A $120,000 pension and 10 return business-class flights a year: The perks of retired politicians that cost taxpayers $40 million a year - but they still want MORE
- Four ex-MPs want to be paid more than their $120,000-a-year pensions
- They will this week argue in the High Court for a boost to entitlements
- They are using the same obscure law as the Kerrigan family in The Castle
- Retired MP pensions and perks already cost taxpayers $40 million a year
Retired politicians already cost the Australian taxpayer $40 million a year but that number could balloon by millions if four of them get their way.
The elderly quartet will this week argue before Australia's High Court that changes to the controversial MP pension scheme robbed them of cash and more free travel.
As they were elected before 2004, Labor's Barry Cunningham, Tony Lamb and Barry Cohen, and Liberal John Moore are entitled to the most generous retirement benefits.
Retired politicians already cost the Australian taxpayer $40 million a year but that number could balloon by millions if four of them, like John Moore (pictured), get their way
The elderly quartet, including Barry Cohen (pictured) will this week argue before the High Court that changes to the MP pension scheme robbed them of cash and more free travel
They receive pensions of between $80,000 and $118,000 annually and get 10 free return business class flights a year.
Under changes made by Julia Gillard, they are paid a percentage of the pre-2011 MP salary of $154,000 but they claim it should be based on the current salary of $199,000 - and have unlimited flights.
They cited section 51 of the Australian constitution, claiming the changes were an unlawful acquisition of their property by the Commonwealth.
They receive pensions of between $80,000 and $118,000 annually and get 10 free return business class flights a year
They are using the same obscure piece of law used by the Kerrigan family in classic Australian comedy The Castle (pictured) to fend off developers trying to take their house
It is the same obscure piece of law used by the Kerrigan family in classic Australian comedy The Castle to fend off developers trying to take their house.
The government argues the pensions do not count as property and Parliament has the power to change them at will.
The four MPs demands are despite them only having earned a small fraction of that in superannuation during their parliamentary careers.
Mr Lamb only paid $35,297 to his super his his seven years as an MP but has so far been paid more than $1.3 million since he retired in 1990.
If the MPs are successful in their challenge it would open the door to up to 350 retired MPs, like disgraced former Speaker Bronwyn Bishop (pictured), to claim higher payments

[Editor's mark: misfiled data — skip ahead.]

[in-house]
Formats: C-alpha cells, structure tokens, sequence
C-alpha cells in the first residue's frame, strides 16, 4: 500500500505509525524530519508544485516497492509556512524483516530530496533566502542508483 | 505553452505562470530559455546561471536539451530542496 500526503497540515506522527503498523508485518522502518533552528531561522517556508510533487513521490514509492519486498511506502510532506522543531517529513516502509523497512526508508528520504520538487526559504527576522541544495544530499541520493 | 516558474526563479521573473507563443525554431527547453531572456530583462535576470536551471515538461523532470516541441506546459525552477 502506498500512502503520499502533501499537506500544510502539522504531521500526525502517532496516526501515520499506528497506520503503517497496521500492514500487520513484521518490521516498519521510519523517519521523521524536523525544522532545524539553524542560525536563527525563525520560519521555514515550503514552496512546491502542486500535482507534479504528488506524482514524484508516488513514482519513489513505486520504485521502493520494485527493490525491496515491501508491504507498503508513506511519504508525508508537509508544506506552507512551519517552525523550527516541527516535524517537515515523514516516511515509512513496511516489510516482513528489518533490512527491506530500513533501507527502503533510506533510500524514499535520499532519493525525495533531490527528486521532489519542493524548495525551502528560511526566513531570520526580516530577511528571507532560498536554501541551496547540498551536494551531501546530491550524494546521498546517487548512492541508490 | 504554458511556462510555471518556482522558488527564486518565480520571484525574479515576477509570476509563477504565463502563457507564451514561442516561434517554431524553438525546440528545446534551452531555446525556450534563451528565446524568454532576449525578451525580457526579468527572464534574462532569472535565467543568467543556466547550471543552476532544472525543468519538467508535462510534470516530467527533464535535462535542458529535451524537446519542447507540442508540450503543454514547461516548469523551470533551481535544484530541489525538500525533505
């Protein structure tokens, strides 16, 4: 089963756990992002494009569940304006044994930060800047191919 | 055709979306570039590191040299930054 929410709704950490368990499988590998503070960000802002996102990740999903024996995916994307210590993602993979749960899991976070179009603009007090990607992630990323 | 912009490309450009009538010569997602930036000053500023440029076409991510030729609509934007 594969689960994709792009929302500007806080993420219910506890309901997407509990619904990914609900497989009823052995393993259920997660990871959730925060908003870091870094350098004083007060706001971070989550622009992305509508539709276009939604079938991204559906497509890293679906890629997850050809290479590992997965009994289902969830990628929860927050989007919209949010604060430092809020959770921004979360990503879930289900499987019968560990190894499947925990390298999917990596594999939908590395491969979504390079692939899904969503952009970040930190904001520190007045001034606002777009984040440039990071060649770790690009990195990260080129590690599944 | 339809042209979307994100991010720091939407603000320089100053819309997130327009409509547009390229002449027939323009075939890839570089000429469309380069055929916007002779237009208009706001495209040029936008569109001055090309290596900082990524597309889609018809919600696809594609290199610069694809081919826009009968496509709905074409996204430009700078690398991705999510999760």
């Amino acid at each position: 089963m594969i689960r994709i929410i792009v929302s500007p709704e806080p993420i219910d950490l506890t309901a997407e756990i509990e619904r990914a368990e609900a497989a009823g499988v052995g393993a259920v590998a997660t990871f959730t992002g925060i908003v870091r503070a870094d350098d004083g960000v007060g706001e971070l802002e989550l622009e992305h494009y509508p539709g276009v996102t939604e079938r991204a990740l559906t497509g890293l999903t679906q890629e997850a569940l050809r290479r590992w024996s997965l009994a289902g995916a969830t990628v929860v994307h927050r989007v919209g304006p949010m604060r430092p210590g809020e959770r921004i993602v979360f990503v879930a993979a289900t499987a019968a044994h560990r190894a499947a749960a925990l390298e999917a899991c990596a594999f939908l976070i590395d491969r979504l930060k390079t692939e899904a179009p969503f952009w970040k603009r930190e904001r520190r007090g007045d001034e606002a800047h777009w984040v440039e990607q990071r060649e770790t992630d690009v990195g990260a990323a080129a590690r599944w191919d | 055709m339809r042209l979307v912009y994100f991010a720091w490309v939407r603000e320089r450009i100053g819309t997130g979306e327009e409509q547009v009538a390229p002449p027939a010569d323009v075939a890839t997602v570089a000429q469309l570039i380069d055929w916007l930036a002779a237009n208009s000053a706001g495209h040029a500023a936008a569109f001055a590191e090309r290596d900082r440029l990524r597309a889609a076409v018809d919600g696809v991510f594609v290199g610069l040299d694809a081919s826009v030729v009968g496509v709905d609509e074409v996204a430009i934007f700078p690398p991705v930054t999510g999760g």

Ms Bishop was ousted after it was discovered she claimed $5,000 for a helicopter flight (pictured) from Melbourne to Geelong
If the MPs are successful in their challenge it would open the door to up to 350 retired MPs and 100 spouses, plus more who are still in office, to claim higher payments.
MPs who were ministers or held other prestigious posts get higher pensions, like former Speaker Bronwyn Bishop who gets an estimated $255,000 a year.
The 10 free flights allowance costs about $1 million a year with retired MPs running up huge tabs on personal travel.
Former Speaker Peter Slipper (pictured) enjoyed $8,557.16 in free flights in the second half of 2014
Former Gillard government minister Nicola Roxon (pictured) charged taxpayers $,6860.82 over the same six months
According to Department of Finance records, former Speaker Peter Slipper enjoyed $8,557.16 in free flights in the second half of 2014.
Former Gillard government minister Nicola Roxon charged taxpayers $,\6,860.82 over the same six months and former Nationals MP Ron Boswell claimed $6,597.13.
MPs who were elected before 2004 also got a 'resettlement allowance' of three months salary after they were voted out, and six months if they had served more than one term.
More than 187,000 Australians signed an online petition this year calling for the scheme to be scrapped altogether.
WHO ARE THESE JOKERS WHO WANT MORE TAXPAYER CASH?
Barry Cunningham - $92,400 a year
A former Labor backbench MP from Victoria who spent 12 years in Parliament from 1980 to 1990 and then 1993 to 1996. He was at one time the government whip.
Tony Lamb - $81,000 a year
Also a former Labor backbench MP from Victoria who for a time served as government whip. He was in Parliament from 1972 and 1975 and then 1984 to 1990.
Barry Cohen - $115,000 a year, plus ministerial bonuses
A former Labor MP from NSW who was minister for home affairs, environment and arts under Bob Hawke, serving from 1969 to 1990.
John Moore - $115,000 a year, plus ministerial bonuses
A former Liberal MP from Queensland who was a minster under Malcolm Fraser and John Howard, including defence minister, serving from 1975 to 2001.
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